By MIKE CORDER
THE HAGUE, The Netherlands (AP) – Ukraine on Monday called on the UN High Court to order Russia to halt its devastating invasion, saying Moscow was already committing widespread war crimes and “resorting to war-reminiscent tactics. medieval siege “in its 12 years. one-day military attack.
Russia rejected the International Court of Justice hearings and its seats in the Great Hall of Justice remained empty.
On a lawn outside the courthouse, The Hague Peace Palace, a protester placed colored candles spelling the words, “Putin is leaving.” A small group of protesters with Ukrainian flags chanted slogans against the war outside the building’s doors.
Ukrainian Representative Anton Korynevych told judges of the International Court of Justice: “Russia must be detained and the court has a role to play in detaining it.”
Ukraine has asked the court to order Russia to “immediately suspend military operations” launched on February 24 “with the stated purpose and purpose of preventing and punishing alleged genocide” in the separatist regions of eastern Lugansk and Donetsk.
Kiev’s lawyers have rejected Russia’s lawsuit.
“Ukraine is going to this court because of a grotesque lie and to seek protection from the devastating consequences of that lie,” David Zionts told the court. “The lie is the Russian Federation’s assertion of genocide in Ukraine. The consequences are unprovoked aggression, besieged cities, civilians under fire, humanitarian disasters and refugees fleeing to save their lives.”
A decision on Ukraine’s request is expected in a few days. The president of the court, U.S. Judge Joan E. Donoghue, said the judges will issue a decision “as soon as possible.”
If the court ordered a halt to the fighting as requested by Ukraine, “I think the chance of that happening is zero,” said Terry Gill, a professor of military law at the University of Amsterdam. He pointed out that if a nation does not comply with the court order, the judges could request action from the UN Security Council, where Russia has a veto.
Donoghue said Russia’s ambassador to the Netherlands, Alexander Shulgin, told the judges that “his government did not intend to participate in the oral process.”
Due to Russia’s refusal to participate in the hearings, Moscow’s turn to present legal arguments on Tuesday has been canceled.
Korynevych condemned Moscow’s disdain.
“The fact that Russian seats are empty speaks loudly,” he said. “They are not here in this court. They are on a battlefield waging an aggressive war against my country.”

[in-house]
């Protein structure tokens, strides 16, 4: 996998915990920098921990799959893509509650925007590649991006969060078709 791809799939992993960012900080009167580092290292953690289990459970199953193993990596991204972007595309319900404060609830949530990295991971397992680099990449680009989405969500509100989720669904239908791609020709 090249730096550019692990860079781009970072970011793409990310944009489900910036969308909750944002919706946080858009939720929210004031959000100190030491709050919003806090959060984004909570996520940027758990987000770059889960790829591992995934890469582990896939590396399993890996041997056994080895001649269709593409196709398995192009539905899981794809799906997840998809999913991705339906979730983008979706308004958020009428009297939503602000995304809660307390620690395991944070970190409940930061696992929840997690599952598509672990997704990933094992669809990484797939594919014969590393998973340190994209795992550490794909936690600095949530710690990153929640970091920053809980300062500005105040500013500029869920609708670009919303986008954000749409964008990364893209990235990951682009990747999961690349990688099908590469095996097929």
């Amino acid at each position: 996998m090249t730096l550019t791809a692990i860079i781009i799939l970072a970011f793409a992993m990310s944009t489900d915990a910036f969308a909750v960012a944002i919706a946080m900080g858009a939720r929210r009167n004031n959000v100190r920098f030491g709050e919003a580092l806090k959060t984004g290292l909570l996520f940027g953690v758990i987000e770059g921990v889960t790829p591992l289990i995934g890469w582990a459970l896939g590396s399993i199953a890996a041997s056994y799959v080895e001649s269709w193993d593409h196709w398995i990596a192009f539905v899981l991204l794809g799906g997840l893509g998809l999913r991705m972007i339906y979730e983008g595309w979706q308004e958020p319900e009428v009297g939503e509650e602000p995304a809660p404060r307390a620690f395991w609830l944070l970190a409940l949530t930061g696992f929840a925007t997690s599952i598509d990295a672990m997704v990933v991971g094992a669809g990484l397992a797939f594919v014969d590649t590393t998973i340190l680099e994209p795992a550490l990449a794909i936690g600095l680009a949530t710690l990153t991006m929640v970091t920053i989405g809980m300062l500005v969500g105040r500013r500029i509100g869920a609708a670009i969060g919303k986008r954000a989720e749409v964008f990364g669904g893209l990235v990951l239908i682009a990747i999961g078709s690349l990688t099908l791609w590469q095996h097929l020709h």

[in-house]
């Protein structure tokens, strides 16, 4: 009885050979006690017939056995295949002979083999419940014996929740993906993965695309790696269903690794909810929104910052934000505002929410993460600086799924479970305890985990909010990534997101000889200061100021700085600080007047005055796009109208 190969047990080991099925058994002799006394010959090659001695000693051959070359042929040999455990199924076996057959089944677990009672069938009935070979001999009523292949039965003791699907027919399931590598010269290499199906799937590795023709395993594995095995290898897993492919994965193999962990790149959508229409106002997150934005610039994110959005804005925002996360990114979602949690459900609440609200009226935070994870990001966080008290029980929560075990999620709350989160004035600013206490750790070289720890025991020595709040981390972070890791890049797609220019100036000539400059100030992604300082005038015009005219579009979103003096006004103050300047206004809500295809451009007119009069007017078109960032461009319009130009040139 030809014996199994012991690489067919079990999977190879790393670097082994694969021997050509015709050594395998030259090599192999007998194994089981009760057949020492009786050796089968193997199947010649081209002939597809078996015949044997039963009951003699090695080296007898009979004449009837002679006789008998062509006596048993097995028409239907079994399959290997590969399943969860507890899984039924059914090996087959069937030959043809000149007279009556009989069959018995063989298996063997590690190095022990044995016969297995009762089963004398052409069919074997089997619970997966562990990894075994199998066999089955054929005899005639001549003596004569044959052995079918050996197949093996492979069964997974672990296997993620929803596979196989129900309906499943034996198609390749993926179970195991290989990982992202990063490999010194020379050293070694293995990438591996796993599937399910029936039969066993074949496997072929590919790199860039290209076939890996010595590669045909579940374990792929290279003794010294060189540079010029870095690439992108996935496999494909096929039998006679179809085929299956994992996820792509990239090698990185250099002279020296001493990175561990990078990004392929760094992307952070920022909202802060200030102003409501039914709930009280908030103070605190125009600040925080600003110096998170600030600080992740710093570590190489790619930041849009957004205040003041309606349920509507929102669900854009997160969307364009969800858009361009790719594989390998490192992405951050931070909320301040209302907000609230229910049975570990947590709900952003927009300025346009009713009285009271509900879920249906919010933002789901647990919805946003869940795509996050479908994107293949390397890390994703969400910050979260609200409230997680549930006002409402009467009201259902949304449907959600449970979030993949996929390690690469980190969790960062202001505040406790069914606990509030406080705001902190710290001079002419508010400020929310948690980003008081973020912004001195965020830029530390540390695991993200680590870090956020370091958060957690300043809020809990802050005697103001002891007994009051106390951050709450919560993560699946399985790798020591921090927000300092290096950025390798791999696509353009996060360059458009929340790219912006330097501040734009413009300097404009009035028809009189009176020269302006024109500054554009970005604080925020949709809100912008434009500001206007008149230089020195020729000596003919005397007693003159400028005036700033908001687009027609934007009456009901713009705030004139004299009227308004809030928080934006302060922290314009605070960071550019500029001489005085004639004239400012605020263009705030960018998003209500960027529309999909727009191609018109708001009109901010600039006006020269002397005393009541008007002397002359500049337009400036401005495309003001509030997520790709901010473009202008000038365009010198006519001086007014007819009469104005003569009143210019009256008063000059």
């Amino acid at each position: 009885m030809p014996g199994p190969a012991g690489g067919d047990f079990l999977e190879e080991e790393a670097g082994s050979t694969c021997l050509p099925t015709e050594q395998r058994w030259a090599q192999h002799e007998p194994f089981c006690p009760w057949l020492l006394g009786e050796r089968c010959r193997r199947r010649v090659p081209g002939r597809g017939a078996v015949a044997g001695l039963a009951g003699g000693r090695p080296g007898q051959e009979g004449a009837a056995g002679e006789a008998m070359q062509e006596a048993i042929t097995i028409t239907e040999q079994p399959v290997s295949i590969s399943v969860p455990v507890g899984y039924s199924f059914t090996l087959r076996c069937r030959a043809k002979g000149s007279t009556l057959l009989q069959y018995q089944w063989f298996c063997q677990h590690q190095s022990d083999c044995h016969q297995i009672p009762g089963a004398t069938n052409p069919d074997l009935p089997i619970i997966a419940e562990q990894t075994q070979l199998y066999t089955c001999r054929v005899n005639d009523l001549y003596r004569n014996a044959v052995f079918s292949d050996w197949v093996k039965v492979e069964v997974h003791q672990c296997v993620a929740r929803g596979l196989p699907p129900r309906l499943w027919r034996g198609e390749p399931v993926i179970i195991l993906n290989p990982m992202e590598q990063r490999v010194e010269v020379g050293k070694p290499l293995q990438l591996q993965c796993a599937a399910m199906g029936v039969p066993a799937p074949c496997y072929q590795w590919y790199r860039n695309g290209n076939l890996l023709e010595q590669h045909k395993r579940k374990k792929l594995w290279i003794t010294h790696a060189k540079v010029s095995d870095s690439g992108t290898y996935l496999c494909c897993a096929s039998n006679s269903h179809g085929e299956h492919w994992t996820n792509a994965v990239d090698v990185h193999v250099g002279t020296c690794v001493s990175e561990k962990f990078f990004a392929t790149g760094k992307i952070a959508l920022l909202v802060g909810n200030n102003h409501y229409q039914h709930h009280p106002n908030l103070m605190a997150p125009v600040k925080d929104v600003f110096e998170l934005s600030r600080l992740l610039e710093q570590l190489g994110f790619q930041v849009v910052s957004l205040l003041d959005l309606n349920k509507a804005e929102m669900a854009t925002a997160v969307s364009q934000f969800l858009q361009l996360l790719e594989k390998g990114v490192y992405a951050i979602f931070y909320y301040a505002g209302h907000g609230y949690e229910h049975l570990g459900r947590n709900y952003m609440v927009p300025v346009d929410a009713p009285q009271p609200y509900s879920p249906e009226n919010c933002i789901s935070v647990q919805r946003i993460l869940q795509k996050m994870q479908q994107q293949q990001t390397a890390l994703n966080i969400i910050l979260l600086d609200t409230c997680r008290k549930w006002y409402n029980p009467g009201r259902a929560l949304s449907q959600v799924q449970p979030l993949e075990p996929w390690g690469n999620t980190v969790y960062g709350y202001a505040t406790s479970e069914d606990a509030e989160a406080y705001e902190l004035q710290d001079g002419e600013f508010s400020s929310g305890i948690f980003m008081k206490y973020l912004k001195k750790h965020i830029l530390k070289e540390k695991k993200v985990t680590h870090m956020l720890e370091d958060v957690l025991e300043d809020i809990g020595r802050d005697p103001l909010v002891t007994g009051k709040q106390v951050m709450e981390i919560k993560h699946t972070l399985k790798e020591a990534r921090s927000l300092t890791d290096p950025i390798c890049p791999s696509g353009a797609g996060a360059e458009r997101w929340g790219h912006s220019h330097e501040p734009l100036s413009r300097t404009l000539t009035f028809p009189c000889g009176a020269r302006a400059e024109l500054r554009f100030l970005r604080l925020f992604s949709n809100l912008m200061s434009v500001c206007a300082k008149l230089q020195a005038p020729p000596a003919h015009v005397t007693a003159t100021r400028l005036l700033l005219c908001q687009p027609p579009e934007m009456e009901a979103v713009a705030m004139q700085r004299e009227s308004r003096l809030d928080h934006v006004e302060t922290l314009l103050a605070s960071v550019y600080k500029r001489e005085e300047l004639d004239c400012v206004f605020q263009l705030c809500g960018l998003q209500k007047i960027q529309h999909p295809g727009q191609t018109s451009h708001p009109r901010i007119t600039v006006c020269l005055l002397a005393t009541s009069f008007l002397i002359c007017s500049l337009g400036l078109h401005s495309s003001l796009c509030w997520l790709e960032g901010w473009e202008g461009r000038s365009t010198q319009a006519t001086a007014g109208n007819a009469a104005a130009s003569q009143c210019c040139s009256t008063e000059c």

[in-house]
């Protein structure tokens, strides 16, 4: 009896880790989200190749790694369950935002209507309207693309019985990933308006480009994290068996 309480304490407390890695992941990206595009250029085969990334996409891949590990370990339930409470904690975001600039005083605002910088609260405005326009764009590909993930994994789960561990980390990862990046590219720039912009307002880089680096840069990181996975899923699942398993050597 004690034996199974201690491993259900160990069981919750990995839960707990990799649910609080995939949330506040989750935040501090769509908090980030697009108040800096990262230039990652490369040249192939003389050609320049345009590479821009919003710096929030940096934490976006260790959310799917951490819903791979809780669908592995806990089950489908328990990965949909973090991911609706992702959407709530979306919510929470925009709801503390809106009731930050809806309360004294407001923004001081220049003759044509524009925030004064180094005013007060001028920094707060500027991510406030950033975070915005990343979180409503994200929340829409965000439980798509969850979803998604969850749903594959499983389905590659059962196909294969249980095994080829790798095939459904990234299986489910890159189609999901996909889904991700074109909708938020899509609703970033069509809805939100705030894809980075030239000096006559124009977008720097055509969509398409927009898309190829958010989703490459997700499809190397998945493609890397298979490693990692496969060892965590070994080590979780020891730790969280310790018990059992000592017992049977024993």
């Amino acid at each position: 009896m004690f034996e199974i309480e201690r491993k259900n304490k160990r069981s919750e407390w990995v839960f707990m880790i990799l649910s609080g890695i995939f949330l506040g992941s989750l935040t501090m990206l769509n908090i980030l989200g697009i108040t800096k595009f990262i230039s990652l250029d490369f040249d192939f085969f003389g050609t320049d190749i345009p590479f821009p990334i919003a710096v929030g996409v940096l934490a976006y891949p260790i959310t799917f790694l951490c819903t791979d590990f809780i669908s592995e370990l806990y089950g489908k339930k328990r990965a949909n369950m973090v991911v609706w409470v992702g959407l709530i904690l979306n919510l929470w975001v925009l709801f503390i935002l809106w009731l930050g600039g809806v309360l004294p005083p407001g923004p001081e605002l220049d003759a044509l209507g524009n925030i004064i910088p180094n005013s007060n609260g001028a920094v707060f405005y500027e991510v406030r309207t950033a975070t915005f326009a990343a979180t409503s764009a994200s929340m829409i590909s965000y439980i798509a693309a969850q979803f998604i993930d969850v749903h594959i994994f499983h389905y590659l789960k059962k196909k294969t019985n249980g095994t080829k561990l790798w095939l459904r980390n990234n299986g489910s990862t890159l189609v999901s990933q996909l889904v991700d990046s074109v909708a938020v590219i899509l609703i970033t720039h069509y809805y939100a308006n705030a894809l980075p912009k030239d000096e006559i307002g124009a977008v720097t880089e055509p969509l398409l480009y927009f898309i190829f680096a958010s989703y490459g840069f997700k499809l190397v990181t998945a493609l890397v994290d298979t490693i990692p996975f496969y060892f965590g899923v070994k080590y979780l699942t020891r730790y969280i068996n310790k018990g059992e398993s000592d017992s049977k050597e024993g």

The request for so-called interim measures is linked to a case that Ukraine has filed under the Convention on Genocide. Both countries have ratified the 1948 treaty, which has a clause that allows nations to take disputes based on their provisions to the Hague tribunal.
“Ukraine emphatically denies that such a genocide has taken place and that the Russian Federation has any legal basis for taking action in and against Ukraine for the purpose of preventing and punishing genocide,” the country said in its lawsuit.
Even before the hearing, Donoghue sent a message to Russia’s foreign minister on March 1 insisting on the need to act “in a way that allows any order the court may issue on the request for interim measures to have its proper effects.” .
Jonathan Gimblett, a member of Ukraine’s legal team, stressed the urgency of the Ukraine case, saying that “Moscow’s military aggression could have resulted in a new nuclear catastrophe affecting not only Ukraine or Russia, but potentially a vast surrounding area.” .
He added that Russia “today is resorting to tactics reminiscent of medieval siege warfare, encircling cities, cutting off escape routes and striking civilians with heavy weapons.”
The success of Ukraine’s application will depend on whether the court agrees that it has “prima facie jurisdiction” in the case, which is not a guarantee that the court will finally proceed with the process. Cases in the International Court of Justice usually take years to complete.
Regardless of the outcome of the hearings, they give Ukraine another platform to issue complaints about the invasion of Moscow.
“I think it’s part of a global diplomatic strategy to try to put as much pressure on Russia as possible,” Gill said.
The representative of Ukraine, Oksana Zolotaryova, emotionally underlined the great bet by closing her eyes.
“As I speak, the Russian Federation continues its relentless attacks on our cities, our villages, our villages, our people,” he told the judges.
She added: “We still don’t know the actual number of Ukrainians Russia has killed in the last eleven days. We can only guess how many more will be killed in the next eleven days if this senseless aggression does not stop.”
Follow AP coverage of the Ukraine crisis at https://apnews.com/hub/russia-ukraine
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